Dr. McCance-Katz Confirmed By Senate In Voice Vote To Be Trump Administration’s Mental Health and Substance Abuse Czar

katz (1)UPDATE: On Friday afternoon (8-4), a spokesperson for Rep. Tim Murphy (R.-Pa.) issued the following statement about Dr. McCance-Katz’s confirmation.

Congressman Murphy looks forward to working with the new Assistant Secretary to fulfill the promises made in the Helping Families in Mental Health Crisis Act. Likewise, now more than ever, it’s crucial to work together to turn the tide on our nation’s opioid and addiction crisis, the worst drug crisis in United States history.

(8-3-17) Dr. Elinore F. McCance-Katz was confirmed by a voice vote this afternoon in the U.S. Senate as the Department of Health and Human Services Assistant Secretary for Mental Health and Substance Abuse.

Rep. Tim Murphy (R-Pa.), who drafted the Helping Families in Mental Health Crisis Act that created the new position, had objected to Dr. McCance-Katz’s nomination when the White House and HHS Sec. Tom Price announced it.

His amended legislation was merged into the 21st Century Cures Act, which was signed into law during the final days of the Obama Administration.

By creating an Assistant Secretary for Mental Health and Substance Abuse, Rep. Murphy said he hoped to give mental health and addiction services a higher prominence in the federal bureaucracy. Murphy, the only practicing psychologist in Congress, began pushing for major federal mental health reforms after the Newtown shootings.  He’d backed a different candidate for the post but could not vote since the new job required Senate approval and not confirmation by House members.

As the first ever assistant secretary, Dr. McCance-Katz will be the Trump administration’s defacto mental health and substance abuse czar, whose duties will include overseeing the Substance Abuse and Mental Health Services Administration.

Before being confirmed today, Dr. McCance-Katz was the chief medical officer for the state Department of Behavioral Healthcare, Developmental Disabilities and Hospitals in Rhode Island.

In 2013, she worked as SAMHSA’s first chief medical officer but left the federal government for the Rhode Island position after only two years.  In a critical essay published in the Psychiatric Times, Dr. McCance-Katz wrote that SAMHSA’s Center for Mental Health Services, which administers federal mental health programs, ignored serious mental illnesses and evidenced based practices in favor of feel-good recovery programs that were politically popular but did little to help persons diagnosed with debilitating disorders.

In her article, she wrote that SAMHSA was openly hostile toward the use of psychiatric medicine, didn’t focus on helping the seriously mentally ill, and questioned whether bipolar disorder and schizophrenia were even real, arguing that psychosis is just a “different way of thinking for someone experiencing stress.”

Now that Dr. McCance-Katz has been confirmed, HHS Secretary Price is expected to announce who will be appointed to serve on the Interdepartmental Serious Mental Illness Coordinating  Committee (ISMICC), which also was created by the 21st Century Cures Act thanks to Rep. Murphy’s original bill. Its purpose will be to evaluate federal programs and advise Congress. That committee will include top cabinet level members as well as 14 non-federal employees, according to its charter.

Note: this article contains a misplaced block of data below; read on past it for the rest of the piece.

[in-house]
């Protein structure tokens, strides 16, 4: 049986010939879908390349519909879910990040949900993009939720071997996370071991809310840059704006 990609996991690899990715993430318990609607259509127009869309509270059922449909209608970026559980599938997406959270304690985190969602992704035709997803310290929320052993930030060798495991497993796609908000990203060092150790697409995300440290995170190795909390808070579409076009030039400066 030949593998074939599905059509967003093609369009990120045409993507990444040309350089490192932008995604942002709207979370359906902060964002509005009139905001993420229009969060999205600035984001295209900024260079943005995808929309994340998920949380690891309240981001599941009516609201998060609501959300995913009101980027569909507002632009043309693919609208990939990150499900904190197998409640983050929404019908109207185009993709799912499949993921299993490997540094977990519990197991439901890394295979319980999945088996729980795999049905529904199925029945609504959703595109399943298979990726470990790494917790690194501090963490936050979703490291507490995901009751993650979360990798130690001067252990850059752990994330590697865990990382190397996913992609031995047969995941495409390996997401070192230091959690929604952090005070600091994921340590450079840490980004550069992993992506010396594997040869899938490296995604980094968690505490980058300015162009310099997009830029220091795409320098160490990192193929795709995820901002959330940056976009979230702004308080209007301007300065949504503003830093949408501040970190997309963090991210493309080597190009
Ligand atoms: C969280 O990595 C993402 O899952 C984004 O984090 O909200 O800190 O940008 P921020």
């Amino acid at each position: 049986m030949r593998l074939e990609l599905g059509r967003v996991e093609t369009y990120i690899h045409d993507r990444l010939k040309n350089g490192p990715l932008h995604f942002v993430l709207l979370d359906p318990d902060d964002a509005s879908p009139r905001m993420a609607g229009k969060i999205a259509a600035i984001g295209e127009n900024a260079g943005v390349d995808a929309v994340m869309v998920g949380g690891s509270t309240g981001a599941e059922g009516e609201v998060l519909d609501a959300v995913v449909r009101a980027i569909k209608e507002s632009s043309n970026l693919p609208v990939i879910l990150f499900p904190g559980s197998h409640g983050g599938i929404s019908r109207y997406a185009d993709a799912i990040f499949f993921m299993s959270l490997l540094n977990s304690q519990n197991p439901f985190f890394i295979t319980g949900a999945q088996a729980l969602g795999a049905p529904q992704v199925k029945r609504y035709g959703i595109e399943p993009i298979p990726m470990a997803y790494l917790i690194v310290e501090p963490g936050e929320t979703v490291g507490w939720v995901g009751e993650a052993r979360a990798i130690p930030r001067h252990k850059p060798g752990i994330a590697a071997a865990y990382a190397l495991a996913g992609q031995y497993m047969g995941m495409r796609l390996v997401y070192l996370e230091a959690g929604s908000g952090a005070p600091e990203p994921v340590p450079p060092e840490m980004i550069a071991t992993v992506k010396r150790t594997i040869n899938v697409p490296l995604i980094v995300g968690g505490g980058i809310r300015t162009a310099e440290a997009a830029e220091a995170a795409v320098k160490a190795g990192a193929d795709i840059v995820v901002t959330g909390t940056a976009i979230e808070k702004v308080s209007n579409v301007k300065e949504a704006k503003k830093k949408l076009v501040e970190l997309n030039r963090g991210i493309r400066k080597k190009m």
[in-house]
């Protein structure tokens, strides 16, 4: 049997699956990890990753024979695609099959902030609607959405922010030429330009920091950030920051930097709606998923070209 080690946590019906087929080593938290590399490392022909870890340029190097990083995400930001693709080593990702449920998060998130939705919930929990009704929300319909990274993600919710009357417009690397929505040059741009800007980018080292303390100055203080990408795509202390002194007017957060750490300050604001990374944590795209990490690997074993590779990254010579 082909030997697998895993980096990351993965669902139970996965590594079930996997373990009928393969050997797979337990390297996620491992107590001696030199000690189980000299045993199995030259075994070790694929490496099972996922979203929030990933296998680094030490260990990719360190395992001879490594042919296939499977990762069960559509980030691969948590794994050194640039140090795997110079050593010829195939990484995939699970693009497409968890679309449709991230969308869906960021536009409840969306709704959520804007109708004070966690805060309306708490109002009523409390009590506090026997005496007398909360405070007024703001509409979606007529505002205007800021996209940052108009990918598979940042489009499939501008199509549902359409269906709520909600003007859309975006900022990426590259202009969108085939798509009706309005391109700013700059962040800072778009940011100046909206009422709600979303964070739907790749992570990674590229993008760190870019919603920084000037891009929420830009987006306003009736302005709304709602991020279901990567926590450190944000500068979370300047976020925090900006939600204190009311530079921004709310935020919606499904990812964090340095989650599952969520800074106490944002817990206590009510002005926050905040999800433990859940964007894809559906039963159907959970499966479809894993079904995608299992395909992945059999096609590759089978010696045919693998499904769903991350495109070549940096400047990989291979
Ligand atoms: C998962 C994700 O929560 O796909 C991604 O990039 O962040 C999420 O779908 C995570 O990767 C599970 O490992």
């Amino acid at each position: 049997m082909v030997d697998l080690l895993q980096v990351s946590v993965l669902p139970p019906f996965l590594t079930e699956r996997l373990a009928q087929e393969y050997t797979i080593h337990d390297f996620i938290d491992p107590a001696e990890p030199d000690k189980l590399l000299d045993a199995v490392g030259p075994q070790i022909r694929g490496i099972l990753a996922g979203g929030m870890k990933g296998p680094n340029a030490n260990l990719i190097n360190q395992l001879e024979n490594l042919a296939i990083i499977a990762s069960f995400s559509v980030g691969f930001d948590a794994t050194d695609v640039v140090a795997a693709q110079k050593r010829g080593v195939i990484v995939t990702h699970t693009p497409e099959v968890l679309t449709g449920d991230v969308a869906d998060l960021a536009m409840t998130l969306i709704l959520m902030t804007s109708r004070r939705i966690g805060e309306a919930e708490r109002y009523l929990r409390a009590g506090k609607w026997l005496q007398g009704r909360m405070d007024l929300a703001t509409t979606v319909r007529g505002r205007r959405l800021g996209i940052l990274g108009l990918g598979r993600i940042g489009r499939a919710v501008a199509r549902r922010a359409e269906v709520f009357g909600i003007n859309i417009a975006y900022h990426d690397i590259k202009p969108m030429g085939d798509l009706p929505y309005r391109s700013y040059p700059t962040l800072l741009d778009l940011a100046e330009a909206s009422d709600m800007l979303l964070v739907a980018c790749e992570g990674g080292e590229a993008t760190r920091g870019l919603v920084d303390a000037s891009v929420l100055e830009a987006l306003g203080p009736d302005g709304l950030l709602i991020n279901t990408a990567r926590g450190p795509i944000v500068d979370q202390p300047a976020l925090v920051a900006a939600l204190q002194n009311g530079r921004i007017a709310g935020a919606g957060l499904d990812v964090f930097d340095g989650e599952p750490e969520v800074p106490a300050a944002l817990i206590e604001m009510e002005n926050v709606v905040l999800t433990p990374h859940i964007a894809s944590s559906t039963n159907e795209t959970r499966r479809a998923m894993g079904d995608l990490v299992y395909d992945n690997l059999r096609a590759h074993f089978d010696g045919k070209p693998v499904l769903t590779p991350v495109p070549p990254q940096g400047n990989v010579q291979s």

Federal Membership:

The ISMICC will be composed of the following federal members or their designees: • The HHS Secretary; • The Assistant Secretary for Mental Health and Substance Use; • The Attorney General; • The Secretary of the Department of Veterans Affairs; • The Secretary of the Department of Defense; • The Secretary of the Department of Housing and Urban Development; • The Secretary of the Department of Education; • The Secretary of the Department of Labor; • The Administrator of the Centers for Medicare and Medicaid Services; and • The Commissioner of the Social Security Administration.

Non-federal Membership:

The ISMICC shall also include not less than 14 non-federal public members appointed by the Secretary of which: • At least two individuals who have received treatment for a diagnosis of a SMI; • A parent or legal guardian of an adult with a history of SMI or a child with a history of SED; • A representative of a leading research, advocacy, or service organization for adults with SMI; • At least two members who are one of the following:  A licensed psychiatrist with experience treating SMI; A licensed psychologist with experience in treating SMI or SED;  A licensed clinical social worker with experience treating SMIs or SEDs; or A licensed psychiatric nurse, nurse practitioner, or physician’s assistant with experience in treating SMIs or SEDs. • A licensed mental health professional with a specialty in treating children and adolescents with a SED; • A mental health professional who has research or clinical mental health experience in working with minorities; • A mental health professional who has research or clinical mental health experience in working with medically underserved populations; • A state certified mental health peer support specialist; • A judge with experience in adjudicating cases related to criminal justice or SMI; 4 • A law enforcement officer or corrections officer with extensive experience in interfacing with adults with a SMI, children with SED, or individuals in a mental health crisis; and • An individual with experience providing services for homeless individuals and working with adults with SMI, children with a SED, or individuals in a mental health crisis. 

About the author:

Pete Earley is the bestselling author of such books as The Hot House and Crazy. When he is not spending time with his family, he tours the globe advocating for mental health reform.

Learn more about Pete.